Tuesday, 16 February 2010

Getting it wrong

Oh dear. I had a phone call from an editor asking me to phone them back urgently this afternoon as they'd just noticed a discrepancy in my text and photos. They just wanted clarification on two points as they were about to go to press and the editor had done their final read through of the proofs.

I don't know how it happened and I was so sure that I had labelled all my images correctly and I had been through the text with what I thought was a fine toothed comb - but obviously I need a finer comb! It was easily fixed, however but even now my heart is thumping and my cheeks are red with embarrassment. It took me a couple of hours to calm down and I still can't shake the feeling that something is still amiss somewhere. You know that feeling, when you start to second guess yourself and doubt that anything you've ever written or will ever write again is full of inaccuracies.

It's extremely unprofessional and can be very damaging to a writer's career if they get things wrong. Luckily, I was able to rectify my mistake, thanks to the eagle eye of the editor - but they shouldn't have had to do that - my copy should be immaculate and accurate when I submit it. Lesson learned and a warning to everyone else. Check, check then CHECK again all the details in your copy - they are very important! I don't know how I managed to miss it and it's so unlike me - I am a control freak and like to get things just so - but I failed this time - but never again!

I am now obsessively trawling through my articles several times over. I don't want this to happen again. The editor was very gracious and accepted my apology but I still feel daft and so wish it hadn't happened in the first place - will be kicking myself for sometime to come and being ultra careful. I keep imagining what would have happened if the editor hadn't realised and it had gone to print - the people interviewed wouldn't have been best pleased and it could have meant the editor declining to take any of my future work.So be very careful and learn from my unpleasant experience.

I soon cheered up when I read Liam O'Connell's excellent book Don't Feed The Ducks http://www.liamoconnell.co.uk/ Liam is the motivational speaker I've mentioned before on my blog who did a motivational workshop at my writing group last year, and I always turn back to his book when I'm feeling not to inspired or have a shock like today!! And, as if by magic, his words fill me with confidence and I realised that the only disaster would be if I let this temporary blip stop me from writing and learning from my mistakes. As he says in his book s**t happens and it's how you deal with it that makes all the difference.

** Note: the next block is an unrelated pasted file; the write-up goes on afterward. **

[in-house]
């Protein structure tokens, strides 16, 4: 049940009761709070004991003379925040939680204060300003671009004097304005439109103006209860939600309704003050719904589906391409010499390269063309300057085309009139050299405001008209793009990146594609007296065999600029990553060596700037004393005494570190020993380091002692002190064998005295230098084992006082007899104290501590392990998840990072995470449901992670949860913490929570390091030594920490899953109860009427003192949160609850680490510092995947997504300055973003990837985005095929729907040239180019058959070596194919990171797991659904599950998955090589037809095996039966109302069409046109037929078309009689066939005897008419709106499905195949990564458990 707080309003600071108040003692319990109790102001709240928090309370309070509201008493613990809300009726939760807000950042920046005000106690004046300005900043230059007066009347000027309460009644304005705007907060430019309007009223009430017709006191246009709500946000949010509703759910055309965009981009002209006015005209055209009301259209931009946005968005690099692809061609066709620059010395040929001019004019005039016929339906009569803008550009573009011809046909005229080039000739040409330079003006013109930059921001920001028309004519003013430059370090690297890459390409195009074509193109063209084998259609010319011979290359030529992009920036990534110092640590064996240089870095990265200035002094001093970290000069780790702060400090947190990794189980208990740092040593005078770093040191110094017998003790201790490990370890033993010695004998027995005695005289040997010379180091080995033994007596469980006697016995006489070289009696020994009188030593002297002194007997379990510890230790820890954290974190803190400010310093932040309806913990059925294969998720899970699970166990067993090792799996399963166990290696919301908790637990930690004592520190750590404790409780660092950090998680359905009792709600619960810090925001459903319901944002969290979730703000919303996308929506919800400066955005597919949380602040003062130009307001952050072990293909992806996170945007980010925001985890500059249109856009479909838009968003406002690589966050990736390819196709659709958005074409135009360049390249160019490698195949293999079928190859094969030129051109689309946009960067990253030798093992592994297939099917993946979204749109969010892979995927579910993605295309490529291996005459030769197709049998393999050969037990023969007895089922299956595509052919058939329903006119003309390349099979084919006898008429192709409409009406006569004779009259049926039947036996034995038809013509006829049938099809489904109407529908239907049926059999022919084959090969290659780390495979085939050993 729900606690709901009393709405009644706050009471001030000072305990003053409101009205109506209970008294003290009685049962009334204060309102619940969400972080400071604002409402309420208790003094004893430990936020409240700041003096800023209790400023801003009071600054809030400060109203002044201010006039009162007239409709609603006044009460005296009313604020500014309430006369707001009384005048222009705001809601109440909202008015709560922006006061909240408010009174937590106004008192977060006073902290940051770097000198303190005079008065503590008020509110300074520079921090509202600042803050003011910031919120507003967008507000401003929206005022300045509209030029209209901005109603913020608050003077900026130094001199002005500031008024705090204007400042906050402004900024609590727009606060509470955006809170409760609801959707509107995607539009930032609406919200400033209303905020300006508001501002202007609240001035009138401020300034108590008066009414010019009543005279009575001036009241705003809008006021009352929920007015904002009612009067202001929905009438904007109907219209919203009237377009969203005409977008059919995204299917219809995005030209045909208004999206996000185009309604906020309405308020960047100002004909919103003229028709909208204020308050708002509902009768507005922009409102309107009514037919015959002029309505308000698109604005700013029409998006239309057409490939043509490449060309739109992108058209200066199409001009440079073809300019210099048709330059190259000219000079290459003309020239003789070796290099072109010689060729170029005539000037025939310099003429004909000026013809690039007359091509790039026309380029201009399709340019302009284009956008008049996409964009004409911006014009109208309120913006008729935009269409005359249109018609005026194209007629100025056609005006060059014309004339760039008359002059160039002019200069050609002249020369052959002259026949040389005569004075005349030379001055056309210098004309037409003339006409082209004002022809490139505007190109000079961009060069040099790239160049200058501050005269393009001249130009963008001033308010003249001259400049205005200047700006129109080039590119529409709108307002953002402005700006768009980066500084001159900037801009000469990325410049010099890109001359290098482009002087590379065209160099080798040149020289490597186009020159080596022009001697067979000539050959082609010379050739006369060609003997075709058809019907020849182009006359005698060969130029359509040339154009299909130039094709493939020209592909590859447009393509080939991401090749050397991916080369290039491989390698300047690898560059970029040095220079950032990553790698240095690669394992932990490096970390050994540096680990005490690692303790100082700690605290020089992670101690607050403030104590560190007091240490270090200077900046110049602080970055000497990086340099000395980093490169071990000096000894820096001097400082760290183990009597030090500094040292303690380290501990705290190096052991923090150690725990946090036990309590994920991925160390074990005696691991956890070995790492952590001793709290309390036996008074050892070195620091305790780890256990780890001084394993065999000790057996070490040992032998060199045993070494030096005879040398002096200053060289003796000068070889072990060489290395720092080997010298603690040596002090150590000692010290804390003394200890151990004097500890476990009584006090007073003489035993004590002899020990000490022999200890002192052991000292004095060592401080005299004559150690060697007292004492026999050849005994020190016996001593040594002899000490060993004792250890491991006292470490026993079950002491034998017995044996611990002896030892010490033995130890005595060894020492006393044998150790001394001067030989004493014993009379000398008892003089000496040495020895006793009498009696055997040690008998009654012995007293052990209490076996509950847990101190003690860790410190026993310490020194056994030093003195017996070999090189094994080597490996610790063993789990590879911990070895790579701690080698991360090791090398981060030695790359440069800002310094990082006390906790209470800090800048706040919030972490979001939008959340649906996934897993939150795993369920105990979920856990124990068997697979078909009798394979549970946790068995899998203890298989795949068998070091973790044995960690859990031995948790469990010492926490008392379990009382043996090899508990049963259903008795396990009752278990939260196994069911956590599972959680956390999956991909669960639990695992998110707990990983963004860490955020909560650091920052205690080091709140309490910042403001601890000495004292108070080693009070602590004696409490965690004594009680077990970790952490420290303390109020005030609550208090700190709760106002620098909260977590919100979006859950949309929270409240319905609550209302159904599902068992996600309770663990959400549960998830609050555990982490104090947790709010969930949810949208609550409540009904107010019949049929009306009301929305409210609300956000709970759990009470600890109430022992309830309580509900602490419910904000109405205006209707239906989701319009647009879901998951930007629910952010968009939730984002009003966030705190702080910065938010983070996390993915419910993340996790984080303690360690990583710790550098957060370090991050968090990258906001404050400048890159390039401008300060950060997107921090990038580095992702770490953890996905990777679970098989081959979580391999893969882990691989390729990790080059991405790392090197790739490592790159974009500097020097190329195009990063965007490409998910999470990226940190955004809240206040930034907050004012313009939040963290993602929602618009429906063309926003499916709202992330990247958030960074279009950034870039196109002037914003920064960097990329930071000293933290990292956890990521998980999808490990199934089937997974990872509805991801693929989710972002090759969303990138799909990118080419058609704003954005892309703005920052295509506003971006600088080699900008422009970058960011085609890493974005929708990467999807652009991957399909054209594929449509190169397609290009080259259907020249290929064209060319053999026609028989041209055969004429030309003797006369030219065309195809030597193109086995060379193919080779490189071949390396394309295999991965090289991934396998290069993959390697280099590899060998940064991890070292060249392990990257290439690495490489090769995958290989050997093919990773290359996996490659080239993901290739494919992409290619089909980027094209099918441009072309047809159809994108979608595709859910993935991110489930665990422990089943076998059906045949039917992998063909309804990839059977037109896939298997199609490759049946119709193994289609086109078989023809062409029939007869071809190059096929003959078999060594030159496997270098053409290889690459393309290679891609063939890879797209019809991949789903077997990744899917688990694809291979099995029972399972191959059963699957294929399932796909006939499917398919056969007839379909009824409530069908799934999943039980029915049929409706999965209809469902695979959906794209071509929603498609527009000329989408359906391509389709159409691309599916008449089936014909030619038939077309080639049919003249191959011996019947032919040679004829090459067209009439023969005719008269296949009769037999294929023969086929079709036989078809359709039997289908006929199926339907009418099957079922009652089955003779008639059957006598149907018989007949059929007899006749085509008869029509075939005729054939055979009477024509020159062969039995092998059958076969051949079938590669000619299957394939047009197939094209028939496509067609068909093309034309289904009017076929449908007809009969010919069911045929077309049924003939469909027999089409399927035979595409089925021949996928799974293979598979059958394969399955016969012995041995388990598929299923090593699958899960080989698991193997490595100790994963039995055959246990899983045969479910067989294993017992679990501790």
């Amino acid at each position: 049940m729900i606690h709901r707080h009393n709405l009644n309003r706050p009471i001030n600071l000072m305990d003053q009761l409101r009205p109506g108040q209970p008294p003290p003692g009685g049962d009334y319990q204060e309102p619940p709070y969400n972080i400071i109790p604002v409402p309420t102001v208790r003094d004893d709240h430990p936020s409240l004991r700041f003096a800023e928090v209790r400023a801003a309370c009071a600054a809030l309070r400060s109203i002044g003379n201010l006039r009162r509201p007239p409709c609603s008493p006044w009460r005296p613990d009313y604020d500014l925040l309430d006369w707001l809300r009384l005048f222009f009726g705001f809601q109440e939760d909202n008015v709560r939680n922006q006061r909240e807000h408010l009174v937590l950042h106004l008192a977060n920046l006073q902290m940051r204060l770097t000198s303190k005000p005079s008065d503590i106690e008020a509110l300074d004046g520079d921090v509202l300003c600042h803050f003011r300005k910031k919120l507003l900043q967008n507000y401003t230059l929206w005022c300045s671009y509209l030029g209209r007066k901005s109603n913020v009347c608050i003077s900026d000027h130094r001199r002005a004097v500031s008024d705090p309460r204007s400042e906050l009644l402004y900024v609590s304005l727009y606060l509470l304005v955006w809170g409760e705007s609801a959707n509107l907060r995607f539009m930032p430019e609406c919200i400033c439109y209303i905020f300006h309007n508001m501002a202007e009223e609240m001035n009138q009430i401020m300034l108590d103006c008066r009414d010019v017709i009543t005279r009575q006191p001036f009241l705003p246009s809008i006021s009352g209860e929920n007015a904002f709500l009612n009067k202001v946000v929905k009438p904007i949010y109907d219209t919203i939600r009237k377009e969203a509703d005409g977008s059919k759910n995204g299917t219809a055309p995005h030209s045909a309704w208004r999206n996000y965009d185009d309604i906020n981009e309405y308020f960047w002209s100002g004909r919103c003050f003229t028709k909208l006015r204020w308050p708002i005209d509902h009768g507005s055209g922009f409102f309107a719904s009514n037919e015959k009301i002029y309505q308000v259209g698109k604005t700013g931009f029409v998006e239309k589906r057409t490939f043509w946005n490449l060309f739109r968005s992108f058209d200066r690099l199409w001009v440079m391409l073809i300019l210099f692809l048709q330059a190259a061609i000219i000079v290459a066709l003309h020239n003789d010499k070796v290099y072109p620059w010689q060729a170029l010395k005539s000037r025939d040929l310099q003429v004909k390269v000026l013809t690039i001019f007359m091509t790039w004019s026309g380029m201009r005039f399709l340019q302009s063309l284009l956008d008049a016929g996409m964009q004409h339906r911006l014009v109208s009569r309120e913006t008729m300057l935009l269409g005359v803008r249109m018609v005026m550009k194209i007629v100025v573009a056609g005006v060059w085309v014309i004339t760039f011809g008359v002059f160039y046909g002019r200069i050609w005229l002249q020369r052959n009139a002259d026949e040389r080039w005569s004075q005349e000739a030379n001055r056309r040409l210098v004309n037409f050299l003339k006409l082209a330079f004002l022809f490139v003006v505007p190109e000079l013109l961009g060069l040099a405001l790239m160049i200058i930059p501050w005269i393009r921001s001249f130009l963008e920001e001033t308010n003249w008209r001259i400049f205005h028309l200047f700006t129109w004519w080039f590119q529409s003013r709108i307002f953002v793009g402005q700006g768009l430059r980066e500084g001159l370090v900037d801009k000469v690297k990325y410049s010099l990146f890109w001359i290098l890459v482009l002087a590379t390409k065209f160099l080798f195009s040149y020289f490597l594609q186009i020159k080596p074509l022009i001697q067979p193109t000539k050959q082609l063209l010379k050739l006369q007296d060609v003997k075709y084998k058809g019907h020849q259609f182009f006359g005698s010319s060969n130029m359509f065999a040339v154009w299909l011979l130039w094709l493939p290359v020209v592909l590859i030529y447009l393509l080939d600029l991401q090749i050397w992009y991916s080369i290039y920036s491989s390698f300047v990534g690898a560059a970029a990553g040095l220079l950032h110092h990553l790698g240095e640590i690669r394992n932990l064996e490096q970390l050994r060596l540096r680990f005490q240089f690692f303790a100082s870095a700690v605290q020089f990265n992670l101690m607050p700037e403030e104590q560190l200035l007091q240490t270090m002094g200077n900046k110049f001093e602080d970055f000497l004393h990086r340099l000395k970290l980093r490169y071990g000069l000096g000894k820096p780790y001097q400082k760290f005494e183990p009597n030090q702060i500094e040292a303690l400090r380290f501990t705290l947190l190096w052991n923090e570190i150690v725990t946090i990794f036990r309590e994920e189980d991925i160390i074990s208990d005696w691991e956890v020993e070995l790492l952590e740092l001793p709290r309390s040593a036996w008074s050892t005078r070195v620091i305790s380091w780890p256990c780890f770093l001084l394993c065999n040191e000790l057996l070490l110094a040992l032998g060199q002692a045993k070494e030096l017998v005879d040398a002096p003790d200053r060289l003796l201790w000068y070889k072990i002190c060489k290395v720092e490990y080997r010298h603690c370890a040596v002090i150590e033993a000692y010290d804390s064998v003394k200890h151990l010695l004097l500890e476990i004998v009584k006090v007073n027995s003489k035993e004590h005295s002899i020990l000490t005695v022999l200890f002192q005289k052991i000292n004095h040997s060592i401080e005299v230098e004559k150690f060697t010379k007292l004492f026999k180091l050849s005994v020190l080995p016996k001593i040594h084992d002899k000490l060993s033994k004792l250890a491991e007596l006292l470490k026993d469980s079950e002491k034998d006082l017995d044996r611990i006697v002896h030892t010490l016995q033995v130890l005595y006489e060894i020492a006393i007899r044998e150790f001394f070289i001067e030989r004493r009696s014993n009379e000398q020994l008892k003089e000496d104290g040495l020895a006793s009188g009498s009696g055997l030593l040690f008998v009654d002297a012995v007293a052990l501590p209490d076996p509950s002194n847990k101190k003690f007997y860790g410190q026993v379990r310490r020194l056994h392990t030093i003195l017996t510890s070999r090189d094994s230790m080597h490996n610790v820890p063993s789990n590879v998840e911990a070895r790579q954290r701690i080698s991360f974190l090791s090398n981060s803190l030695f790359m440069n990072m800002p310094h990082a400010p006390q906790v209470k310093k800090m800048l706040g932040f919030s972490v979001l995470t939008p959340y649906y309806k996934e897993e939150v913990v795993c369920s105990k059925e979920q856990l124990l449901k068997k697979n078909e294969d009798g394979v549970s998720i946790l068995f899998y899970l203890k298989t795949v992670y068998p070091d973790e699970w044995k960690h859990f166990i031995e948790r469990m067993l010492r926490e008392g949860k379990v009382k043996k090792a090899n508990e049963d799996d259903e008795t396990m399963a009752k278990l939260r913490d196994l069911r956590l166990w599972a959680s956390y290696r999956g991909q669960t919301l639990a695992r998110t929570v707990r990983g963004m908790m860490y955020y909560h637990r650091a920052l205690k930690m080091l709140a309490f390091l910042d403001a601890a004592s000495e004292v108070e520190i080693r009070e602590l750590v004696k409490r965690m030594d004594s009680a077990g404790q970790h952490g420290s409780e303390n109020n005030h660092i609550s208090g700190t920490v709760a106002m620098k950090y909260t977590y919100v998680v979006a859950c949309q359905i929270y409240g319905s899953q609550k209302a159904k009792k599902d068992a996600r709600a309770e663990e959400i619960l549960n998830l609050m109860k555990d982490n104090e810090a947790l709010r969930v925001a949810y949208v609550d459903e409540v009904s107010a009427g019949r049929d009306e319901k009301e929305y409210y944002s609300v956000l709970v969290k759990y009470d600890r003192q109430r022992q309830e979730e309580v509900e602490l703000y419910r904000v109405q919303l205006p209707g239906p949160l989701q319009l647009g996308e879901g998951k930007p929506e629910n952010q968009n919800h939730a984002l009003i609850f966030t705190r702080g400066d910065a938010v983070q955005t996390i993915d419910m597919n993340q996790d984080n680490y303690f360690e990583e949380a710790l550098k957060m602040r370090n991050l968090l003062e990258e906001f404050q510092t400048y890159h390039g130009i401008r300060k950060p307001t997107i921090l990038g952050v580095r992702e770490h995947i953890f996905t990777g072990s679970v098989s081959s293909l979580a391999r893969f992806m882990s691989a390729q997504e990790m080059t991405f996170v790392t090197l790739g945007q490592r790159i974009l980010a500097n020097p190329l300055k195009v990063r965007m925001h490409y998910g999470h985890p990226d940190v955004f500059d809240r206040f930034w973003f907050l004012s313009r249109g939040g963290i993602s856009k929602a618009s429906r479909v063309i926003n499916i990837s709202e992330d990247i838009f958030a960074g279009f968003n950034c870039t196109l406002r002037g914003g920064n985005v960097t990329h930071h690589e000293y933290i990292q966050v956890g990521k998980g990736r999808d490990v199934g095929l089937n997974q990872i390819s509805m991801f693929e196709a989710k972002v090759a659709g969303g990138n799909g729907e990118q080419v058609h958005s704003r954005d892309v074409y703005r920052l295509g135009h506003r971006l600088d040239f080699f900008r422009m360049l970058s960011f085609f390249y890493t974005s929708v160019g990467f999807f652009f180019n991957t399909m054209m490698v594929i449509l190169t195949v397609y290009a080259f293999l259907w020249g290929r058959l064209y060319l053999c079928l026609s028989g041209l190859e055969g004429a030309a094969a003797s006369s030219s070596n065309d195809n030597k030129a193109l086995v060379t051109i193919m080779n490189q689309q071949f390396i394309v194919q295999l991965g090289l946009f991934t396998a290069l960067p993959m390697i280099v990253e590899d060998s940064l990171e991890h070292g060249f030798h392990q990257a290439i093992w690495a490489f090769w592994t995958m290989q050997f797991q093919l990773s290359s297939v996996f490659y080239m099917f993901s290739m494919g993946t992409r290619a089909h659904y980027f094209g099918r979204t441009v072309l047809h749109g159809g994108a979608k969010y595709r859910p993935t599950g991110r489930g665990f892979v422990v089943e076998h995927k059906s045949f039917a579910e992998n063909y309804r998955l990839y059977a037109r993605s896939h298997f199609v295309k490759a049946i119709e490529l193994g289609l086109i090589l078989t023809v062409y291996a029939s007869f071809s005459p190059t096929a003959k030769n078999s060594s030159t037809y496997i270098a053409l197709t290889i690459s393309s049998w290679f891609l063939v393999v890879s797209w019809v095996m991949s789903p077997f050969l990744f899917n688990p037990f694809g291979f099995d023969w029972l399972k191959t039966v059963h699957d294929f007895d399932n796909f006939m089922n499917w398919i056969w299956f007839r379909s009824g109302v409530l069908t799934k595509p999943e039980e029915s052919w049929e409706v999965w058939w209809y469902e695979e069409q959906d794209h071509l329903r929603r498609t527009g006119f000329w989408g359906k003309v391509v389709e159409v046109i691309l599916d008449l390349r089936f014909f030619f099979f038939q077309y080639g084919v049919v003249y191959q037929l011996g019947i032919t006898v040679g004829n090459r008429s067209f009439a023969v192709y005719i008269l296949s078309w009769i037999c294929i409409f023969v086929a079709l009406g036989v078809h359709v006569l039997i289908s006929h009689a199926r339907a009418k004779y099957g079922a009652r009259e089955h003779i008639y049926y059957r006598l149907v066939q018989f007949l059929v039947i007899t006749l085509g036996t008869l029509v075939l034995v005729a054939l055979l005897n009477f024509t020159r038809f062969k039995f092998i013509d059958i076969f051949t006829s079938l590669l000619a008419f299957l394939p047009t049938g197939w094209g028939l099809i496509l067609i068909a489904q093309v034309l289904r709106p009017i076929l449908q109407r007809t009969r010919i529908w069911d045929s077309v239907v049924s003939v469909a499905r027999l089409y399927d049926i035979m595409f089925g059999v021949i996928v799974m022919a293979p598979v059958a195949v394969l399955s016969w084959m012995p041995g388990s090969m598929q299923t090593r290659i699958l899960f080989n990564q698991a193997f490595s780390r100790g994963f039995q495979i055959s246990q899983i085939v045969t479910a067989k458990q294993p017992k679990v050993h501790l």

You can drive yourself demented by the 'What Ifs' and the 'How Could I Have Been So Stupid's' or you can look at your mistake, learn from it and move on. I have chosen the latter and I'm trying not to let negative thoughts hamper my latest writing project and just trying to get on with it.

This time I was lucky but there musn't be a next time.

Happy writing

Julie xx


  1. On the positive, the error was spotted and rectified and you're determined it won't happen again.

    Deep breaths, Julie.

    And thanks for the link.


  2. Definitely deep breaths, Suzanne! Liam O'Connell is a life safer - his enthusiam is infectious and never fails to enable you to see a way forward and vault over the obstacles in your way!

    Julie xx

  3. Mistakes happen and I'm sure the editor will realise that this is just an innocent mistake. Believe me, editors are not infallible either!

    As Suzanne says - be grateful that the mistake was spotted!

  4. Don't be too hard on yourself Julie. An article I had published had an error made in printing. I really worried when I read the published copy and doubted myself, but checking my manuscript it was their error. These things do happen, like you say put it down to experience and well done for getting it accepted in the first place!